Clark and Durham Chapter in The Oxford Handbook of Religion, Conflict, and Peacebuilding

Professors Elizabeth Clark and Cole Durham contributed the chapter “The Place of Religious Freedom in the Structure of Peacebuilding” for The Oxford Handbook of Religion, Conflict, and Peacebuilding, edited by R. Scott Appleby, Atalia Omer, and David Little, eds., Oxford Handbooks Online 2015.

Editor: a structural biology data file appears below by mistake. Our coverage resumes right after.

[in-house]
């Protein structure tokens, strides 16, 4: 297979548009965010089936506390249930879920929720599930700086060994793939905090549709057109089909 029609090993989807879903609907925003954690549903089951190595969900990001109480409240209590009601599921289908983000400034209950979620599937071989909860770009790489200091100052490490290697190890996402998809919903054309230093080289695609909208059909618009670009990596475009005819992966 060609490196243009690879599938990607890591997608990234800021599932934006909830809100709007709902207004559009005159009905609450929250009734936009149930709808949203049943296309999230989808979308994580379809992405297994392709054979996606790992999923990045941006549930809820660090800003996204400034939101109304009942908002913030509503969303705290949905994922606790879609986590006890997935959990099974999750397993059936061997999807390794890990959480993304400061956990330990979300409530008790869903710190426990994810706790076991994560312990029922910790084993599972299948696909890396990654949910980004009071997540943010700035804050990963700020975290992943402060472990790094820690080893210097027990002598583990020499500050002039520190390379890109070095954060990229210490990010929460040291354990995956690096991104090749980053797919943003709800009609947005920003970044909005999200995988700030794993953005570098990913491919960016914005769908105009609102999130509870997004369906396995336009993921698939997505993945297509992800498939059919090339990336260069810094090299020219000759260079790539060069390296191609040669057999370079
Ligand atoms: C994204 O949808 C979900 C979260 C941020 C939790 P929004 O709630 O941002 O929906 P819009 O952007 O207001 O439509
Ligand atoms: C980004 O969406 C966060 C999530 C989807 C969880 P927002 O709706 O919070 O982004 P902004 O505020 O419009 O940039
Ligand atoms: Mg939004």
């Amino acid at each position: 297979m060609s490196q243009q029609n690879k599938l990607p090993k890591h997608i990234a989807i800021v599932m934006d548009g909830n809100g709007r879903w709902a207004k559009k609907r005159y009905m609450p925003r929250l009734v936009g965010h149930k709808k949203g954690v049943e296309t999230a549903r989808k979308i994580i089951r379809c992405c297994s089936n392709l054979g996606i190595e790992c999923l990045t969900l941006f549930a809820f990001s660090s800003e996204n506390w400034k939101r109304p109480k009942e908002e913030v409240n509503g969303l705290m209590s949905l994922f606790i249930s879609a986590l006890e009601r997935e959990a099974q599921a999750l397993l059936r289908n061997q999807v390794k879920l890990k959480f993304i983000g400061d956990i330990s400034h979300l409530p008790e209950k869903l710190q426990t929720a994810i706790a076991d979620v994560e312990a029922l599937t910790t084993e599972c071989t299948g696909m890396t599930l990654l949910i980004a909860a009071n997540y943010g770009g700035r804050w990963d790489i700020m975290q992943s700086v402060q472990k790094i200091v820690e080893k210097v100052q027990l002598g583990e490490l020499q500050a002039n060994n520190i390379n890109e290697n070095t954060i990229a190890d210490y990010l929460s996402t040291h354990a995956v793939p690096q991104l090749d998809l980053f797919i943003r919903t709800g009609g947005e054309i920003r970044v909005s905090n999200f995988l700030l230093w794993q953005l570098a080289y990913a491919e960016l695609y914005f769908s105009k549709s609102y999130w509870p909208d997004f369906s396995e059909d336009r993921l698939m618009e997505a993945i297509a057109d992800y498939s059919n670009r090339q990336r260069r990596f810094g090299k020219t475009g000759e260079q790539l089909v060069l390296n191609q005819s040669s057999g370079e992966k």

This book provides a comprehensive, interdisciplinary account of the scholarship on religion, conflict, and peacebuilding. Extending that inquiry beyond its traditional parameters, the volume explores the legacies of colonialism, missionary activism, secularism, orientalism, and liberalism. While featuring case studies from diverse contexts and traditions, the volume is organized thematically, beginning with a mapping of scholarship on religion, violence, and peace. The second part scrutinizes challenges to secularist theorizing of questions of conflict transformation and broadens the discussion of violence to include an analysis of its cultural, religious, and structural forms. The third part engages contested issues such as religion’s relations to development, violent and nonviolent militancy, and the legitimate use of force; the protection of the freedom of religion in resolving conflicts; and gender as it relates to religious peacebuilding. The fourth part highlights the practice of peacebuilding through exploring constructive resources within various traditions, the transformative role of rituals, spiritual practices in the formation of peacebuilders, interfaith activism on American university campuses, the relation of religion to solidarity activism, and scriptural reasoning as a peacebuilding practice. It also offers extended reflections on the legacy of missionary peacebuilding activism and the neoliberal framing of peacebuilding schemes and agendas. The volume is innovative because the authors grapple with the tension between theory and practice, cultural theory’s critique of the historicity of the very categories informing the discussion, and the challenge that the justpeace frame makes to the liberal peace paradigm, offering elicitive, elastic, and context-specific insights for strategic peacebuilding processes.